As predicted in my
Feb. 6 article, the
Securities and Exchange Commission
has finally laid down the law on arbitrage pricing. Earlier this week, the SEC issued
a letter banning mutual funds from using stale prices to value their portfolios.
Arbitrage pricing occurs when funds use out-of-date prices to value their portfolios. When a fund's securities trade on foreign exchanges, especially those in the Far East that close up to 13 hours before the 4 p.m. ET pricing deadline used by most funds, the market price may be overtaken by events during the day. Earthquakes, power outages, even major market swings, can have a substantial effect on the value of foreign stocks after an exchange has closed for the day.
But many funds have ignored events occurring after the close of a foreign exchange and used stale, 13-hour-old closing prices to value their portfolios. This permits arbitragers to buy shares of funds that haven't updated their
net asset values, or NAVs. These arbs cash out their shares the next day to pocket a risk-free one-day profit that comes directly out of the pockets of fund shareholders.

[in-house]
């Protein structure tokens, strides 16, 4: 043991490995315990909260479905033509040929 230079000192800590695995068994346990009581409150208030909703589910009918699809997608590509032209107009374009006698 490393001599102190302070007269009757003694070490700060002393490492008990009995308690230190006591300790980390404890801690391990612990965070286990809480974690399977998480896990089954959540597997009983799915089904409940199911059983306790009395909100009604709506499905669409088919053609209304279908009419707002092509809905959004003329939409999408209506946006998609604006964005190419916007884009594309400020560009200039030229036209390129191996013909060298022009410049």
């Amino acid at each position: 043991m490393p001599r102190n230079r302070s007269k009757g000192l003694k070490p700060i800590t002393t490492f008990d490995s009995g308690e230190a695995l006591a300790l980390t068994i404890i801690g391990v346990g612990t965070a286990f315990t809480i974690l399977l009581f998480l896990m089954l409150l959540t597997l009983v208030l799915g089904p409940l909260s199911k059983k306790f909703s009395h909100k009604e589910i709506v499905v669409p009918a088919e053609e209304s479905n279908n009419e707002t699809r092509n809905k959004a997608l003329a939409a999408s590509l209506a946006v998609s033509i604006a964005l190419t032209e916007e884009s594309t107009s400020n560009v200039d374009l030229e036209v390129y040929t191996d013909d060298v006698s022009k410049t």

Arbitragers can cost a fund's shareholders up to 2% to 3% of their assets in a single day, as I pointed out in previous columns on
June 10, 2000, and
July 1, 2000.
To date, the SEC's position has been that funds may --
but are not required to
-- update their NAVs when events change the value of their portfolios after a foreign exchange has closed. This is known as "fair-value pricing."
Last January, many of you who shared my belief that arbitrage pricing is illegal asked the SEC to require funds to use fair-value pricing when the occasion calls for it (see my
Jan. 2. column). Your efforts have paid off.
Papering the File
The SEC's new policy will require immediate changes at a number of funds. First, the prospectus. Even though fair-value pricing is now required, a fund can't fair-value price unless it says it might in its prospectus.
Pay-to-Play in America, Part 1
Pay-to-Play in America, Part 2: The Subtle Side of the Game
Pay-to-Play in America, Part 3: 'Money Rarely Raises Its Voice'